Computers Can Now Make You The Greatest Dancer In The World

Abe emc !!! G Dnoo od

The current chapter in AI development -- in which computers have figured out when a duck is a duck, but not how to make pyramids of our bleached skulls -- focuses on testing how good they can get at messing with our sense of reality. Most disturbing of all (if you ignore the eldritch abomination that is deep dream art) are "deepfakes," in which an AI is taught to swap faces in videos (consider the propagandistic and pornographic applications). But now, researchers are working on another use for deepfakes besides destroying our concept of digital consent: giving us moves like Jagger.

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Everybody do the Photoshop!

Last week, researchers at UC Berkeley released the funkily titled paper "Everybody Dance Now," in which they detail their new "do as I do" motion transfer system. They claim this deepfake-esque system can transfer someone's movement in a video onto someone else. To prove how well the system works, the researchers tried to copy/paste the movement of professional dancers onto amateurs trying out the same routines. But talk is cheap, so in the words of every dance movie ever, show us what you got:

Computers Can Now Make You The Greatest Dancer In The World
Finally, a way to make wedding party videos not excruciatingly awkward to watch.

Slick. The way the system achieves these smooth moves is by basically swapping skeletons, i.e. letting the movement of the professional dancer pull around the body of the target. This is done through a type of AI algorithm called generative adversarial networks (or GANS), whereby one network synthesizes video of the amateurs moving exactly like the pros, while another corrects all the flawed images of those poses like a merciless Soviet ballet teacher. Of course, the system is not without its bugs. Distortion and blurring happen all the time, and when the system tries to copy/paste something as complex and twirly as ballet, the subjects look less like instant black swans and more like androids having a stroke.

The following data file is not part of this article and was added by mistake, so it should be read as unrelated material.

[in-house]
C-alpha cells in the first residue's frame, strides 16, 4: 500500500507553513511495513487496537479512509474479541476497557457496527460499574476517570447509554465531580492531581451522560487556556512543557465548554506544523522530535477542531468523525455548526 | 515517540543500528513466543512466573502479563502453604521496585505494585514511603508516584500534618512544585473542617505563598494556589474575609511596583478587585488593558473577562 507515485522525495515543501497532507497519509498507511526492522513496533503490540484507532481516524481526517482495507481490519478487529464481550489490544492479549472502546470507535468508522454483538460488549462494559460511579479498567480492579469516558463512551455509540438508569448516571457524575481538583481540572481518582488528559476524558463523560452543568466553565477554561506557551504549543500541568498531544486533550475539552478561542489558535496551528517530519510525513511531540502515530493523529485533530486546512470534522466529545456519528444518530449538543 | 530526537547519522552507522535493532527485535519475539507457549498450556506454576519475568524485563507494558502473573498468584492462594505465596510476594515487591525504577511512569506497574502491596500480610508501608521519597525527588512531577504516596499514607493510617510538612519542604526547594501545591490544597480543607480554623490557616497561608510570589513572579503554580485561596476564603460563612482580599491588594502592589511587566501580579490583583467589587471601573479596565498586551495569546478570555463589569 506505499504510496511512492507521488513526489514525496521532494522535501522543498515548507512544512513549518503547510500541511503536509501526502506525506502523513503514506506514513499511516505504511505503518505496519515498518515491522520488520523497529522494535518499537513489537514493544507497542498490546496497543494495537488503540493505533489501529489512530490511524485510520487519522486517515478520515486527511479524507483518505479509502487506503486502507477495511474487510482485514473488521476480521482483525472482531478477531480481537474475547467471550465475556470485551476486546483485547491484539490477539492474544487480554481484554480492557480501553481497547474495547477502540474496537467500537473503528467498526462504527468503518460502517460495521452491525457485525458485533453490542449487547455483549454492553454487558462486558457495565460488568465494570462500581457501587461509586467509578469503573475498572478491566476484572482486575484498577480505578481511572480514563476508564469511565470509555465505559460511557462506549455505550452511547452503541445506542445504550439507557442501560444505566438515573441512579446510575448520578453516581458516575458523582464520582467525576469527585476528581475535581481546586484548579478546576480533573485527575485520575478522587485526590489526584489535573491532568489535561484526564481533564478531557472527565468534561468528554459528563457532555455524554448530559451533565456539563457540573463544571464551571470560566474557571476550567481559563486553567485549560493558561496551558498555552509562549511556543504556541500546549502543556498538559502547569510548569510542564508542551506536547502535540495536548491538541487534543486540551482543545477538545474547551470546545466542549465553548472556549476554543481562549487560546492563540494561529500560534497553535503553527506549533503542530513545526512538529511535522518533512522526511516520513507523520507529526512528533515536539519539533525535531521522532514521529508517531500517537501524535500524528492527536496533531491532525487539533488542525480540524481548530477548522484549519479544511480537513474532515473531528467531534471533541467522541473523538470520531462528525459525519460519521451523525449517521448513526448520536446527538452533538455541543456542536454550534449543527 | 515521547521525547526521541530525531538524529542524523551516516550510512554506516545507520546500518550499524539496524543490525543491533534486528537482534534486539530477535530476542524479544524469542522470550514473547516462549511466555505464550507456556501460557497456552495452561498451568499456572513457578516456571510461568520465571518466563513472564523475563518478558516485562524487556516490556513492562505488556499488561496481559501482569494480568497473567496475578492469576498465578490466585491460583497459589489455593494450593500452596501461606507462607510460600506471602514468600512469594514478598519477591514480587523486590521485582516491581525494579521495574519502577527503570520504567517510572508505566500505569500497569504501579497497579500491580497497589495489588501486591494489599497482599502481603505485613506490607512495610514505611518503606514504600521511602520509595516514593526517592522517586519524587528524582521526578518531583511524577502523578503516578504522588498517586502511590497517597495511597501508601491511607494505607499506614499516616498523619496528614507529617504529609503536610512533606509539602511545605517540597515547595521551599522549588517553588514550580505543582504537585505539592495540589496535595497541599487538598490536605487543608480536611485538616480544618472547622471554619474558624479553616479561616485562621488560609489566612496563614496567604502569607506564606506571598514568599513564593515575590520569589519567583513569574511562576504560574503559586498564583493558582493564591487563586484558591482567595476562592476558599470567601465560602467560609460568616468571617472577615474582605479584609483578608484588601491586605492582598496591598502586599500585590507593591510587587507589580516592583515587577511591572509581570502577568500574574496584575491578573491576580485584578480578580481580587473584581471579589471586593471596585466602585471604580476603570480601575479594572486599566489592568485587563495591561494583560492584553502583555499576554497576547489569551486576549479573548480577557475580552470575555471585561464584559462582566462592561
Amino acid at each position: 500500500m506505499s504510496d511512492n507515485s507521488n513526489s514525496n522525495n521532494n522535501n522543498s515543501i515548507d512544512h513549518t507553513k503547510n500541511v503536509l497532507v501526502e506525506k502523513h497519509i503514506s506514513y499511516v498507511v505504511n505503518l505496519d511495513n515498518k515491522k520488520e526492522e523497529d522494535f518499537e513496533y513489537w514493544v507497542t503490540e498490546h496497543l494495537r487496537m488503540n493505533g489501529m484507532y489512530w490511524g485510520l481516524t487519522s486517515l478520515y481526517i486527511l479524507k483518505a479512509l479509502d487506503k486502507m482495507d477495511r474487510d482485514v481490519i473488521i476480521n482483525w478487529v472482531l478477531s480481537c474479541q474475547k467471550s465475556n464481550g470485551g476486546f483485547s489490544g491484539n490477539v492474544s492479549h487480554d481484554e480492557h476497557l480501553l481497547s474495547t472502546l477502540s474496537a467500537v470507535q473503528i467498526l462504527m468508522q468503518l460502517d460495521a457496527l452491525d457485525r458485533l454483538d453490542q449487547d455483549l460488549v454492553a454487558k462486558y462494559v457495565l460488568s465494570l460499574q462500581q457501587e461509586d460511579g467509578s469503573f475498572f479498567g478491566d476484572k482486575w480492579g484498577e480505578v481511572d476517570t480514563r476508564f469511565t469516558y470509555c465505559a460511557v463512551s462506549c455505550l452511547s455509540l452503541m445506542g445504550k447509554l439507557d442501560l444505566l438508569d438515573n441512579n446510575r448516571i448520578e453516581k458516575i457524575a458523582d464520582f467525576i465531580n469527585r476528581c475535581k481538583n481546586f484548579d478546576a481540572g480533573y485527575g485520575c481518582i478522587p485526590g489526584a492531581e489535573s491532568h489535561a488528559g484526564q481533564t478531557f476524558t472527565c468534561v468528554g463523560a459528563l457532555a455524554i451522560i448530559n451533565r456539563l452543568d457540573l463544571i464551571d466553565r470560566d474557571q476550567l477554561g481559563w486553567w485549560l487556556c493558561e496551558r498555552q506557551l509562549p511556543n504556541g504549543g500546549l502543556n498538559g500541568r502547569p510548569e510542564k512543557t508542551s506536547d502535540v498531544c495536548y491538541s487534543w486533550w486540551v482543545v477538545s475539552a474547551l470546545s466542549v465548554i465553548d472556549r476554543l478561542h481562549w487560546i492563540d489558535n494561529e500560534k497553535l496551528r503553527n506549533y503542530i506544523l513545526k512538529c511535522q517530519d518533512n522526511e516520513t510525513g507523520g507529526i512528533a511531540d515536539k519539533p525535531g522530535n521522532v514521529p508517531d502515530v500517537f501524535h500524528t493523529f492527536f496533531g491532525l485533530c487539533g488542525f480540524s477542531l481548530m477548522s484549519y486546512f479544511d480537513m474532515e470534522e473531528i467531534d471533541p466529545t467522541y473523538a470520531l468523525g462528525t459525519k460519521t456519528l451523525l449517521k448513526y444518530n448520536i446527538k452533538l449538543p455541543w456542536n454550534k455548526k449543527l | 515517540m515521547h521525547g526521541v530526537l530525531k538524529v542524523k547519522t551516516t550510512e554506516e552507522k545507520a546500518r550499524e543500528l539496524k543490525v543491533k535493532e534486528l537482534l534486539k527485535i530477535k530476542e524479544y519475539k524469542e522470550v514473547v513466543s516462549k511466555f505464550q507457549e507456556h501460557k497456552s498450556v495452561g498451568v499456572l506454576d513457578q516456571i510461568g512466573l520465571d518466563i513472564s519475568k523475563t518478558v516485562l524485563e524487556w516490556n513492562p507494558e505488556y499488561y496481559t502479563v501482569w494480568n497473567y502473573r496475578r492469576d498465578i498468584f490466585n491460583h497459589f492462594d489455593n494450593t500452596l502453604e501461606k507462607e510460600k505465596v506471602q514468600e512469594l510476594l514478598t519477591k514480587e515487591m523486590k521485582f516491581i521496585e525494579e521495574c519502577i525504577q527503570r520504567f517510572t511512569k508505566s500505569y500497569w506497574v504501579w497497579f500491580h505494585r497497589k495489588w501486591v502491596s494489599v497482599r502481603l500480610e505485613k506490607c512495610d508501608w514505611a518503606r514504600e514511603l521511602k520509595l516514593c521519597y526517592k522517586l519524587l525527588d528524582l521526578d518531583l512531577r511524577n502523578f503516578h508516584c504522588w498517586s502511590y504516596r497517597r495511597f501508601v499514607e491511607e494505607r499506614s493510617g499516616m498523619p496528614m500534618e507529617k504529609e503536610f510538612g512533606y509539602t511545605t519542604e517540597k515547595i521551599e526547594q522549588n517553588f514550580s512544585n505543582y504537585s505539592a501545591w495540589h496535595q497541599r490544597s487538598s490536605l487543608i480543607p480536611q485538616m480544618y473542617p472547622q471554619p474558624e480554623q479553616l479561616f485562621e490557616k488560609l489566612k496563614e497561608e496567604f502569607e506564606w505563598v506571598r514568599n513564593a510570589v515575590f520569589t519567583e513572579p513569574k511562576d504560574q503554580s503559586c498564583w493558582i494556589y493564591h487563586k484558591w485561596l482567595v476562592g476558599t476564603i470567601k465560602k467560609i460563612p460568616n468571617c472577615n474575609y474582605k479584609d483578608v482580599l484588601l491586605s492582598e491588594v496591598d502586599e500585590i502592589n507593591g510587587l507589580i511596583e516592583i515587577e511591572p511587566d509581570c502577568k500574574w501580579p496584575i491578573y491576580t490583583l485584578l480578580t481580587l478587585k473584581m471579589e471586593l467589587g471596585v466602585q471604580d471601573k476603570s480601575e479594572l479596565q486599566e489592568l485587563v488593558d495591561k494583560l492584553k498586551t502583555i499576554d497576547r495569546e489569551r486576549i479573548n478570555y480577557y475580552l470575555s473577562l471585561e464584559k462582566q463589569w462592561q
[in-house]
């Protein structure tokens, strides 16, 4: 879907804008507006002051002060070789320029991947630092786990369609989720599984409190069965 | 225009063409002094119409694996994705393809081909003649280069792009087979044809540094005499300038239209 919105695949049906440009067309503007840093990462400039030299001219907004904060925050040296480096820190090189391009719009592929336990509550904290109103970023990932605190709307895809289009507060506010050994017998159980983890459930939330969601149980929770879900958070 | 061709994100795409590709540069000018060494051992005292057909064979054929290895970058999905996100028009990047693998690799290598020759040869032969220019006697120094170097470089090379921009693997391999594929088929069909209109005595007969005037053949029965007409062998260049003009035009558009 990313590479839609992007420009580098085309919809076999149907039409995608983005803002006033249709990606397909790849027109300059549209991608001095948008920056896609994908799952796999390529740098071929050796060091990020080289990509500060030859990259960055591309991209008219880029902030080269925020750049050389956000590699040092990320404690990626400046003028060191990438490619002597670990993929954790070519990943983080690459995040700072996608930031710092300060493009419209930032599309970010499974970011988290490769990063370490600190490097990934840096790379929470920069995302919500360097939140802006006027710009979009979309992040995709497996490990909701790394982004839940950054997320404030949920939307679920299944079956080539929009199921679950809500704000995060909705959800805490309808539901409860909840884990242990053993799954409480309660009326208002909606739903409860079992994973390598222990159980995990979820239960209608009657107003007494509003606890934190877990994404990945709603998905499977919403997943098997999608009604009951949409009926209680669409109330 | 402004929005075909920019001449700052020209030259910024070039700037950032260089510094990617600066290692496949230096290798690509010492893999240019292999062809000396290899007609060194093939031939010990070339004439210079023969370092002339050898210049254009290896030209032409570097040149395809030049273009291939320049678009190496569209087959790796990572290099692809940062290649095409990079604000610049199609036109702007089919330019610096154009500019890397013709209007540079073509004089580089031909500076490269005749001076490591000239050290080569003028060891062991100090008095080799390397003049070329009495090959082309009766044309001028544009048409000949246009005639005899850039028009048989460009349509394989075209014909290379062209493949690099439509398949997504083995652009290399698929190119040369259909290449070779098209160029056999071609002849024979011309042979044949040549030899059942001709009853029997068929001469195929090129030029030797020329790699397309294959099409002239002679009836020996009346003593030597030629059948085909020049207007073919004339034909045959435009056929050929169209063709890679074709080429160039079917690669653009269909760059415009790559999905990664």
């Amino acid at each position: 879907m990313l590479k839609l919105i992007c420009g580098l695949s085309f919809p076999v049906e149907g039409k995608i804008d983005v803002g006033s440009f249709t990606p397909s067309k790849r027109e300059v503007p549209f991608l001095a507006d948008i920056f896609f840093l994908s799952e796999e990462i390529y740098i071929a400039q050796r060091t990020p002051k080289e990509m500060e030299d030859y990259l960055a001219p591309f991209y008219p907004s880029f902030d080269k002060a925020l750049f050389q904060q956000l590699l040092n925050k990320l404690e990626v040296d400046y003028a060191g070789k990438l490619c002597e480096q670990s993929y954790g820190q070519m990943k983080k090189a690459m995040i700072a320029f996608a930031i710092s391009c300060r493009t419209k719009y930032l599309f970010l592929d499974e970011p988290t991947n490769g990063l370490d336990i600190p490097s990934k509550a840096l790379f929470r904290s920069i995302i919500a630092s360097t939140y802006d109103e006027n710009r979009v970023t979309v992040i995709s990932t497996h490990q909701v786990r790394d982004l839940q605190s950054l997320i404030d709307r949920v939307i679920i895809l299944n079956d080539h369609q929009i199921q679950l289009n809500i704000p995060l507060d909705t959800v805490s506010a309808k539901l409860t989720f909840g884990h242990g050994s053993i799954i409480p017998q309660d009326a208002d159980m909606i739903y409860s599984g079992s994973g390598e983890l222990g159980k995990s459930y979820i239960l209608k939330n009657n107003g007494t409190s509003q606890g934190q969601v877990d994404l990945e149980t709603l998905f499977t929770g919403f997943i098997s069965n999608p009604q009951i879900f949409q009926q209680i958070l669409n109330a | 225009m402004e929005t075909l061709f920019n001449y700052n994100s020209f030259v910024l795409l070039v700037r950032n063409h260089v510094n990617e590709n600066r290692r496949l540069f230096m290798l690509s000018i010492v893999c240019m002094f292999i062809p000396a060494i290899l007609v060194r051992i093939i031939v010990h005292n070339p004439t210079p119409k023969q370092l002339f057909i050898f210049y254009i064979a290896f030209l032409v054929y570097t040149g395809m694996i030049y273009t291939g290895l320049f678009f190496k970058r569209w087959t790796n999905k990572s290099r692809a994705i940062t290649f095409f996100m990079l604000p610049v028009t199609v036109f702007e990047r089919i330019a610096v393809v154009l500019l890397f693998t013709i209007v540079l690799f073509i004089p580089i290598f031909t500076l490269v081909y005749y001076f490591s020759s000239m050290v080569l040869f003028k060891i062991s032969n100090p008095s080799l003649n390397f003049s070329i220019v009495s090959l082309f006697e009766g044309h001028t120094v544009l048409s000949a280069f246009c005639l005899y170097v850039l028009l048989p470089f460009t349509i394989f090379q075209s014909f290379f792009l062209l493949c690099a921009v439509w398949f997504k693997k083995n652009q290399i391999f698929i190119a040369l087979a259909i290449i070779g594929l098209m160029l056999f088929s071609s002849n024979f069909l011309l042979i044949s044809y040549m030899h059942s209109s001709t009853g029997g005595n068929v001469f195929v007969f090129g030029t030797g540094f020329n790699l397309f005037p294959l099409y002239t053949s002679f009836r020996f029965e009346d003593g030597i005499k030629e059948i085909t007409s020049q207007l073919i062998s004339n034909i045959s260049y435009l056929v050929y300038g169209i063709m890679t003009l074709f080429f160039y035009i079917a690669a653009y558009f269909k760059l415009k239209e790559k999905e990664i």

Computers Can Now Make You The Greatest Dancer In The World

But perhaps one important thing to note, the researchers add, is that all of this is done without "expensive 3D or motion capture data," meaning this tech could easily be used by the public. Which means this has a horrifyingly high chance of becoming the next Auto-Tune craze. So if you suddenly start noticing that your YouTube sidebar is getting filled with videos of Obama doing crane kicks like Bruce Lee, at least you'll know why.

You'll never find him on a dance floor, but you can find Cedric on Twitter.

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